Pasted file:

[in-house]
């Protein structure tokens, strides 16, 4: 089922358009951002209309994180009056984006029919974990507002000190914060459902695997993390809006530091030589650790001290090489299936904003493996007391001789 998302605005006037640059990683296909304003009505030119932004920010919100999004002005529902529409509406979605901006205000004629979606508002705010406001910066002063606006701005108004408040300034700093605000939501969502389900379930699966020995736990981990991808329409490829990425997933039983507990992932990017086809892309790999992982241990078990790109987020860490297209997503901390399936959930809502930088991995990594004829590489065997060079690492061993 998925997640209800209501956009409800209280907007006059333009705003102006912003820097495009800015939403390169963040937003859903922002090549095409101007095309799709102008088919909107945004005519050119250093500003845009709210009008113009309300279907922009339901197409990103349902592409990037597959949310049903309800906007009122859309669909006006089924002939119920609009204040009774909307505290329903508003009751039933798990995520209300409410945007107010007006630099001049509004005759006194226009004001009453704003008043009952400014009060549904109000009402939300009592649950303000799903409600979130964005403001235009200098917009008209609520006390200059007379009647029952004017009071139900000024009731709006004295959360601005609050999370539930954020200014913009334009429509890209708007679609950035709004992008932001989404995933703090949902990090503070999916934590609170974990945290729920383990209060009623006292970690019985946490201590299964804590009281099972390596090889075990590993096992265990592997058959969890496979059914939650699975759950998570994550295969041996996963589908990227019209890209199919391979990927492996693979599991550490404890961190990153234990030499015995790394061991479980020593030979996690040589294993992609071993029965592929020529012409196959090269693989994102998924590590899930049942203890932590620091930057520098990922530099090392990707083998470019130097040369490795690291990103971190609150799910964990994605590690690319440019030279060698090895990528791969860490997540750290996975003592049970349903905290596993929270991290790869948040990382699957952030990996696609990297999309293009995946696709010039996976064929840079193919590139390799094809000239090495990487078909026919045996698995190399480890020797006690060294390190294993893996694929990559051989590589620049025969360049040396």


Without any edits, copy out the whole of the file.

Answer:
[in-house]
């Protein structure tokens, strides 16, 4: 089922358009951002209309994180009056984006029919974990507002000190914060459902695997993390809006530091030589650790001290090489299936904003493996007391001789 998302605005006037640059990683296909304003009505030119932004920010919100999004002005529902529409509406979605901006205000004629979606508002705010406001910066002063606006701005108004408040300034700093605000939501969502389900379930699966020995736990981990991808329409490829990425997933039983507990992932990017086809892309790999992982241990078990790109987020860490297209997503901390399936959930809502930088991995990594004829590489065997060079690492061993 998925997640209800209501956009409800209280907007006059333009705003102006912003820097495009800015939403390169963040937003859903922002090549095409101007095309799709102008088919909107945004005519050119250093500003845009709210009008113009309300279907922009339901197409990103349902592409990037597959949310049903309800906007009122859309669909006006089924002939119920609009204040009774909307505290329903508003009751039933798990995520209300409410945007107010007006630099001049509004005759006194226009004001009453704003008043009952400014009060549904109000009402939300009592649950303000799903409600979130964005403001235009200098917009008209609520006390200059007379009647029952004017009071139900000024009731709006004295959360601005609050999370539930954020200014913009334009429509890209708007679609950035709004992008932001989404995933703090949902990090503070999916934590609170974990945290729920383990209060009623006292970690019985946490201590299964804590009281099972390596090889075990590993096992265990592997058959969890496979059914939650699975759950998570994550295969041996996963589908990227019209890209199919391979990927492996693979599991550490404890961190990153234990030499015995790394061991479980020593030979996690040589294993992609071993029965592929020529012409196959090269693989994102998924590590899930049942203890932590620091930057520098990922530099090392990707083998470019130097040369490795690291990103971190609150799910964990994605590690690319440019030279060698090895990528791969860490997540750290996975003592049970349903905290596993929270991290790869948040990382699957952030990996696609990297999309293009995946696709010039996976064929840079193919590139390799094809000239090495990487078909026919045996698995190399480890020797006690060294390190294993893996694929990559051989590589620049025969360049040396």